Volume 93, Issue 56

Wednesday, December 8, 1999


Weekend Pass

The best and worst of 1999

Grand production a comforting classic

Rheostatics habitually unpredictable

Funnyman Fox fancies fame and fucking

Dre smokin' the good stuff again

Funnyman Fox fancies fame and fucking

By Luke Rundle
Gazette Staff

If you like your humour served with a wacky, madcap flair and maintain a frivolous attitude towards life, then you probably won't enjoy the standup show of Vancouver comic Kevin Fox much at all.

Fox embraces a much more understated, muted delivery than most of his peers and deals more with the incongruities of life than in its lighter moments. If this sounds a little difficult to comprehend, fear not, for even Fox himself is hard pressed to define his comedic style. "Laid back and edgy, if that's not a contradiction in terms," he deadpans.

A newcomer to the comedy stage, Fox first began performing stand-up in 1994, at amateur nights in Vancouver. However, like most of his predecessors, his first venues were none other than his home and school as a child.

"I was always a smart ass, class clown, that kind of thing. People always told me I should be a stand-up comic," Fox recalls. "I was really into stand-up as a kid. I would listen to Richard Pryor and Steve Martin albums, Bill Cosby, Bob Newhart, Redd Foxx, that kind of stuff."

However, unlike his peers, Fox found it difficult to make the jump from amateur to professional without a push. "For some reason, I didn't get into the business until I was about 23. I was afraid of failing, because everyone always said that I was really funny. I didn't want to go up there and not be funny, so that fear held me back for a number of years," he explains.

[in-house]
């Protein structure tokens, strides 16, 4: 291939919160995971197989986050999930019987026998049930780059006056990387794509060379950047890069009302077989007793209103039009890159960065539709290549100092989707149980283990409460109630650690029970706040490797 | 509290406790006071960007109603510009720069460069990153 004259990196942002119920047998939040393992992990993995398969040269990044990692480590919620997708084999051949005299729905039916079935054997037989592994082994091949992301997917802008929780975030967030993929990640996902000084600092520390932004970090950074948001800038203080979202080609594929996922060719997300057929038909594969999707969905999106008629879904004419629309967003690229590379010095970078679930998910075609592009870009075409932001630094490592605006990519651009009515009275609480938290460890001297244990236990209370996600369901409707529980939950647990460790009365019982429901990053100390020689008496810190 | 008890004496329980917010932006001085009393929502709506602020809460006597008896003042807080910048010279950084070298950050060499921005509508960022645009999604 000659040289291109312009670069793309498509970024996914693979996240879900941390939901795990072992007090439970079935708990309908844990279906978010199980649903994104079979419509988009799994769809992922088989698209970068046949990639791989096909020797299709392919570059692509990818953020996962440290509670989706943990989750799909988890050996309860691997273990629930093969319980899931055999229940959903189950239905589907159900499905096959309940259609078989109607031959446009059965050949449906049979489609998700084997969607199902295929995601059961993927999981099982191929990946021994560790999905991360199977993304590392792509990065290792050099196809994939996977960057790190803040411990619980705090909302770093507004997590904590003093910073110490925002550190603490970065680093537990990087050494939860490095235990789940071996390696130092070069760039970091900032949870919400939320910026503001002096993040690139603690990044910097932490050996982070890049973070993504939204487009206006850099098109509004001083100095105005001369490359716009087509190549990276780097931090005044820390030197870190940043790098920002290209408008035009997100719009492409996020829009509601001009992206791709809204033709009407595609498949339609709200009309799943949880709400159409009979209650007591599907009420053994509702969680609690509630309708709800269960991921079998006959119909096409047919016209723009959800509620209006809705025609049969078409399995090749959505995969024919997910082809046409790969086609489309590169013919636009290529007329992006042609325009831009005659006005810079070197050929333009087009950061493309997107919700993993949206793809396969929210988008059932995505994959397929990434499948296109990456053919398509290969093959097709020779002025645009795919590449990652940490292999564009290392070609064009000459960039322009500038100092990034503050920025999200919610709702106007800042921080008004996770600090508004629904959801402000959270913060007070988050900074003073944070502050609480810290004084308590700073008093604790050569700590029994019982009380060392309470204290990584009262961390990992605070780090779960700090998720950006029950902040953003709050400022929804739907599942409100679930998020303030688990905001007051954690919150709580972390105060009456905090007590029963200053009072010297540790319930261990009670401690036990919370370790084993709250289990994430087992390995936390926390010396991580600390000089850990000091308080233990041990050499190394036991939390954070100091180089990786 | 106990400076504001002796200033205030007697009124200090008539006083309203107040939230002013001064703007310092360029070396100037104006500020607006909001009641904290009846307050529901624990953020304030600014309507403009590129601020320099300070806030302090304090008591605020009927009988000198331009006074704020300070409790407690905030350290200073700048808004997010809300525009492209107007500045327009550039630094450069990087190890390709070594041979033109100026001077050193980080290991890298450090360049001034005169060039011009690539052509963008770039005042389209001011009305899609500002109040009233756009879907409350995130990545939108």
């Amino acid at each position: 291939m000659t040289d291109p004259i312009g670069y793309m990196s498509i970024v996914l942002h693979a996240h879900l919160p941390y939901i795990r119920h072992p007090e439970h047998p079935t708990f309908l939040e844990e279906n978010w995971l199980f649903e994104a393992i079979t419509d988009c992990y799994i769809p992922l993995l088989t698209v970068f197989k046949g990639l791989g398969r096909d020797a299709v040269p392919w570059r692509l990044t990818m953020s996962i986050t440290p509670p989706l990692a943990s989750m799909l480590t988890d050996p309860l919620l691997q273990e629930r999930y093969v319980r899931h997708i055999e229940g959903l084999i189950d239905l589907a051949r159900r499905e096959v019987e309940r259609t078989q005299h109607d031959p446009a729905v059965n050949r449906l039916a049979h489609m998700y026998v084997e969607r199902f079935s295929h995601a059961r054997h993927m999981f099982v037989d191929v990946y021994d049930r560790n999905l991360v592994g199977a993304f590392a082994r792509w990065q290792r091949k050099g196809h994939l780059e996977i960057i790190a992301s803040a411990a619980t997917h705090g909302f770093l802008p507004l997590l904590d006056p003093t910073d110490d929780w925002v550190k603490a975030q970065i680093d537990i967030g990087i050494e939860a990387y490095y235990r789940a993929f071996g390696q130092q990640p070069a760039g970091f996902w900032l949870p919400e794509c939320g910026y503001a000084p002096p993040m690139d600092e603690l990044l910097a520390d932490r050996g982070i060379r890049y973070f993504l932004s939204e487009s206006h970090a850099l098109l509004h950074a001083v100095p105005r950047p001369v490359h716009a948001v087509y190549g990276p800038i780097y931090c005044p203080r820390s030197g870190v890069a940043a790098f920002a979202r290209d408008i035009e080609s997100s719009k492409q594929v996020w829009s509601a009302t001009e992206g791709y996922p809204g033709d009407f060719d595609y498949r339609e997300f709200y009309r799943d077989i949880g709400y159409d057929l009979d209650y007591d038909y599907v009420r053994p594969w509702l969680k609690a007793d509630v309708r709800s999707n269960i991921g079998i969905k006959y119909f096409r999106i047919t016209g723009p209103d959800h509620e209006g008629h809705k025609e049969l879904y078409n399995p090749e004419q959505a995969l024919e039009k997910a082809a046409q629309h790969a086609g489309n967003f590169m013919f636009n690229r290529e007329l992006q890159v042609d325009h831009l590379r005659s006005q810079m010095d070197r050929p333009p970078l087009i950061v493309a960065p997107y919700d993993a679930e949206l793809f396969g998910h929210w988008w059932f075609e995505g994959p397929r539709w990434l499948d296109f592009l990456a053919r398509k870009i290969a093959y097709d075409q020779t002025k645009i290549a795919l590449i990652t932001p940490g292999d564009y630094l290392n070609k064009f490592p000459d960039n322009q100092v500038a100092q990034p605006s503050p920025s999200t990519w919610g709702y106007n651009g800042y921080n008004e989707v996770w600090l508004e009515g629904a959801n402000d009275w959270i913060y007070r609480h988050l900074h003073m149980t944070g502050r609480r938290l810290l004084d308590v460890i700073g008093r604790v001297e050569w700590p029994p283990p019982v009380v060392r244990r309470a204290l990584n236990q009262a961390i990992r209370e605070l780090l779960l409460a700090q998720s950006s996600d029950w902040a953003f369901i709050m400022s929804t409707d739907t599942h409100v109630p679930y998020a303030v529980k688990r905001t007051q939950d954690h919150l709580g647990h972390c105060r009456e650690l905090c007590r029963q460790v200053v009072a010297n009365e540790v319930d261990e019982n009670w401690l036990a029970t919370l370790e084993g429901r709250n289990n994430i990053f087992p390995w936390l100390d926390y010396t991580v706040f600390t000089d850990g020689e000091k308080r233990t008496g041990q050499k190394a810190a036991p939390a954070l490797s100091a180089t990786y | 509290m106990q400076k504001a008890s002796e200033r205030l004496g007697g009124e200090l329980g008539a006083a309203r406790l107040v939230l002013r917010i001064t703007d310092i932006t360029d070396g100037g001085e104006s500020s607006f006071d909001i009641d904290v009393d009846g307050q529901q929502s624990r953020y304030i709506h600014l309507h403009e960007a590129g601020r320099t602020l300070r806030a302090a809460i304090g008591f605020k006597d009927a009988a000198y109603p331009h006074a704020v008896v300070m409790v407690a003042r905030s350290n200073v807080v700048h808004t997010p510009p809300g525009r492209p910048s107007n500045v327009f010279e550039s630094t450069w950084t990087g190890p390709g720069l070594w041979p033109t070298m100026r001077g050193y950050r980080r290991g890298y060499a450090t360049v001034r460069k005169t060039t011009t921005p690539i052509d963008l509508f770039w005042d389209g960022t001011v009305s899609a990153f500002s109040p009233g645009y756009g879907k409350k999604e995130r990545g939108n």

It took a major catharsis to make Fox realize his true life course and cast his anxieties to the wind. "A few friends of mine were killed, so that made me realize that life is short and that we really aren't here for a long time, so we should do what would make us happiest."

He soon found himself booked at prestigious venues such as the Montréal Just For Laughs comedy festival and fielding offers from film and television outfits in both the United States and Canada. "I just got back from New York, where I filmed a pilot for a show that I wrote called The Skinny Mob," Fox recounts. "I'm going back to Vancouver on the 12th and I'm basically going to divide my time between New York, Los Angeles and Vancouver.

However, Fox is making extensive plans for the future as far as fame and fortune are concerned, investing as much time in his private character as his onstage one.

"For most of next year, I'm going to school for acupuncture and holistic herbal medicine, work on a one man show and learn to play my flute correctly," he states.

"I have every intention of becoming rich and famous as a stand-up comic and what I want to do is put down a foundation before that happens, so that when all of a sudden there's nothing I can't buy and every chick wants to fuck me, [fame] won't make me freak out, which is apparent in many people," Fox continues.

"So I'm trying to establish a proper, well-rounded foundation of other interests and other things and then, when and if that does happen, I think I'll be able to go with the flow and realize that what you do isn't who you are – that your job or success doesn't define you as a person"

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